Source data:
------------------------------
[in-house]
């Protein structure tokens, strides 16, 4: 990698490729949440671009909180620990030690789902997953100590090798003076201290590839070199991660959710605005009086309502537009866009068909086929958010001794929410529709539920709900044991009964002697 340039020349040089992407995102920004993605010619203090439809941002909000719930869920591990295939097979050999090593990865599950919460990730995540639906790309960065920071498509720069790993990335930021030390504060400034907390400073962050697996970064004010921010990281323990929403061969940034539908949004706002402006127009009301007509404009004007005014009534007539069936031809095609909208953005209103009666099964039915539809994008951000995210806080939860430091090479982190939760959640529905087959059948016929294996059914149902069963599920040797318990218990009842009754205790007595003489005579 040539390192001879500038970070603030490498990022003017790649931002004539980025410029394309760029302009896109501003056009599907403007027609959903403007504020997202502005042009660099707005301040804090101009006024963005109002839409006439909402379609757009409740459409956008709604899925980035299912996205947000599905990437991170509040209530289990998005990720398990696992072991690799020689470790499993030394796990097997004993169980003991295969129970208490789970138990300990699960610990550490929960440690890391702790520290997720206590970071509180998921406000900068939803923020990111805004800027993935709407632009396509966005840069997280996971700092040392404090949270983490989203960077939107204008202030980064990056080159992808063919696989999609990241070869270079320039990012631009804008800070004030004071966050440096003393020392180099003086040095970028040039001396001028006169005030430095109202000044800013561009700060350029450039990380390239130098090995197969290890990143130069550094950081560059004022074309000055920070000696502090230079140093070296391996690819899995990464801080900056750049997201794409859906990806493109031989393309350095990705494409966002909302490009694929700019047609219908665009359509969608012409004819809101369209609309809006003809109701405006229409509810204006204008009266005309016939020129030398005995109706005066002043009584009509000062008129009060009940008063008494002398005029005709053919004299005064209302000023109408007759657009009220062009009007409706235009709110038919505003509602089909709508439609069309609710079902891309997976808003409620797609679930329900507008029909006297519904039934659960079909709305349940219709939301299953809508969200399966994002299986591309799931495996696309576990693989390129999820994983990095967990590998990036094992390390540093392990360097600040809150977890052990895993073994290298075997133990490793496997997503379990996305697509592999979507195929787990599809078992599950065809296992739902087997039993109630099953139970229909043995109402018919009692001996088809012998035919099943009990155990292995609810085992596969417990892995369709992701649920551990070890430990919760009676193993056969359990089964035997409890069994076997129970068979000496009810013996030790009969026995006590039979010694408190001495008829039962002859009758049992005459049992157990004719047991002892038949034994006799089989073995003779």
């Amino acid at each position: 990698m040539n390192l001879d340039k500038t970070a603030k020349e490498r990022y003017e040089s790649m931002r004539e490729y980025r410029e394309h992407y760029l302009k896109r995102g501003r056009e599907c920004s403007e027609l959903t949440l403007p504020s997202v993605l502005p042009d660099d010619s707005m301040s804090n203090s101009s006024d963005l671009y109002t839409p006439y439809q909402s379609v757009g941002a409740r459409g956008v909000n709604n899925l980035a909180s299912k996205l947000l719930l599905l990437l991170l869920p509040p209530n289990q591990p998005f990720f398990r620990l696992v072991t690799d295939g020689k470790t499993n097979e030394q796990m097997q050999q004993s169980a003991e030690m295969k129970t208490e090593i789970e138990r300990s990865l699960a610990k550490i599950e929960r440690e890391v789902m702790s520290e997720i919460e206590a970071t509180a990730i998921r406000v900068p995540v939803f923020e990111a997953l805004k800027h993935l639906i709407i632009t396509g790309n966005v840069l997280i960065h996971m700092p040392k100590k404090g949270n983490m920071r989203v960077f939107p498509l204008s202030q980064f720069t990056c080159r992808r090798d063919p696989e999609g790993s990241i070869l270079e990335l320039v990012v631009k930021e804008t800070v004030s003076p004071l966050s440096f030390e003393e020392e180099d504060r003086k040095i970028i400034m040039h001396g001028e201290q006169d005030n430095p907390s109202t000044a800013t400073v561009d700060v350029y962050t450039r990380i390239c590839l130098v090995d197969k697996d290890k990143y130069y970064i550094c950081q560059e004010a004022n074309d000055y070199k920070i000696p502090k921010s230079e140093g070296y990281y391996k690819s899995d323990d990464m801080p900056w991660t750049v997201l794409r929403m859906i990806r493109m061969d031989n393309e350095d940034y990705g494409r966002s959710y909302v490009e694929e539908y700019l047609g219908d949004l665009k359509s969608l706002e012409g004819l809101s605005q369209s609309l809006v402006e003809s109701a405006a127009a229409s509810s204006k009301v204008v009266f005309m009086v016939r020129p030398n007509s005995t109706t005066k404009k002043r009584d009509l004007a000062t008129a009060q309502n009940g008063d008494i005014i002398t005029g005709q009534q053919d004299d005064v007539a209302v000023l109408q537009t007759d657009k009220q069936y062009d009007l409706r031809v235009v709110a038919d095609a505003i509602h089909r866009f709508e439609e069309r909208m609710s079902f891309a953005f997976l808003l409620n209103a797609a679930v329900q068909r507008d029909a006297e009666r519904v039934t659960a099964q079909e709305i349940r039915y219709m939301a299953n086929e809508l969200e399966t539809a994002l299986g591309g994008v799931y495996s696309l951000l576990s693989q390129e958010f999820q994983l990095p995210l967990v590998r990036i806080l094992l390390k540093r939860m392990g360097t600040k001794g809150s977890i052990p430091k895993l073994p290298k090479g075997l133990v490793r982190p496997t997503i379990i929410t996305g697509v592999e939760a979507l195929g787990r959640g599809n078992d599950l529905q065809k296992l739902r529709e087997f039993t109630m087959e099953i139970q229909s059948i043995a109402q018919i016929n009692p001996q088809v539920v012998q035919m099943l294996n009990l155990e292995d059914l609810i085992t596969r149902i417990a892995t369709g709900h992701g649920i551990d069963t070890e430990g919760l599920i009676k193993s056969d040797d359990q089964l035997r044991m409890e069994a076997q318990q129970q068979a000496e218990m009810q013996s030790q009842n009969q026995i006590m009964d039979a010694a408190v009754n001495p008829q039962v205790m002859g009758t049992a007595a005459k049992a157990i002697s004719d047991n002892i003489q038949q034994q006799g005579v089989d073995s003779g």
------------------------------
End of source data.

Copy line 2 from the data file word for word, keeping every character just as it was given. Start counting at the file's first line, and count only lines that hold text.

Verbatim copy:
């Protein structure tokens, strides 16, 4: 990698490729949440671009909180620990030690789902997953100590090798003076201290590839070199991660959710605005009086309502537009866009068909086929958010001794929410529709539920709900044991009964002697 340039020349040089992407995102920004993605010619203090439809941002909000719930869920591990295939097979050999090593990865599950919460990730995540639906790309960065920071498509720069790993990335930021030390504060400034907390400073962050697996970064004010921010990281323990929403061969940034539908949004706002402006127009009301007509404009004007005014009534007539069936031809095609909208953005209103009666099964039915539809994008951000995210806080939860430091090479982190939760959640529905087959059948016929294996059914149902069963599920040797318990218990009842009754205790007595003489005579 040539390192001879500038970070603030490498990022003017790649931002004539980025410029394309760029302009896109501003056009599907403007027609959903403007504020997202502005042009660099707005301040804090101009006024963005109002839409006439909402379609757009409740459409956008709604899925980035299912996205947000599905990437991170509040209530289990998005990720398990696992072991690799020689470790499993030394796990097997004993169980003991295969129970208490789970138990300990699960610990550490929960440690890391702790520290997720206590970071509180998921406000900068939803923020990111805004800027993935709407632009396509966005840069997280996971700092040392404090949270983490989203960077939107204008202030980064990056080159992808063919696989999609990241070869270079320039990012631009804008800070004030004071966050440096003393020392180099003086040095970028040039001396001028006169005030430095109202000044800013561009700060350029450039990380390239130098090995197969290890990143130069550094950081560059004022074309000055920070000696502090230079140093070296391996690819899995990464801080900056750049997201794409859906990806493109031989393309350095990705494409966002909302490009694929700019047609219908665009359509969608012409004819809101369209609309809006003809109701405006229409509810204006204008009266005309016939020129030398005995109706005066002043009584009509000062008129009060009940008063008494002398005029005709053919004299005064209302000023109408007759657009009220062009009007409706235009709110038919505003509602089909709508439609069309609710079902891309997976808003409620797609679930329900507008029909006297519904039934659960079909709305349940219709939301299953809508969200399966994002299986591309799931495996696309576990693989390129999820994983990095967990590998990036094992390390540093392990360097600040809150977890052990895993073994290298075997133990490793496997997503379990996305697509592999979507195929787990599809078992599950065809296992739902087997039993109630099953139970229909043995109402018919009692001996088809012998035919099943009990155990292995609810085992596969417990892995369709992701649920551990070890430990919760009676193993056969359990089964035997409890069994076997129970068979000496009810013996030790009969026995006590039979010694408190001495008829039962002859009758049992005459049992157990004719047991002892038949034994006799089989073995003779």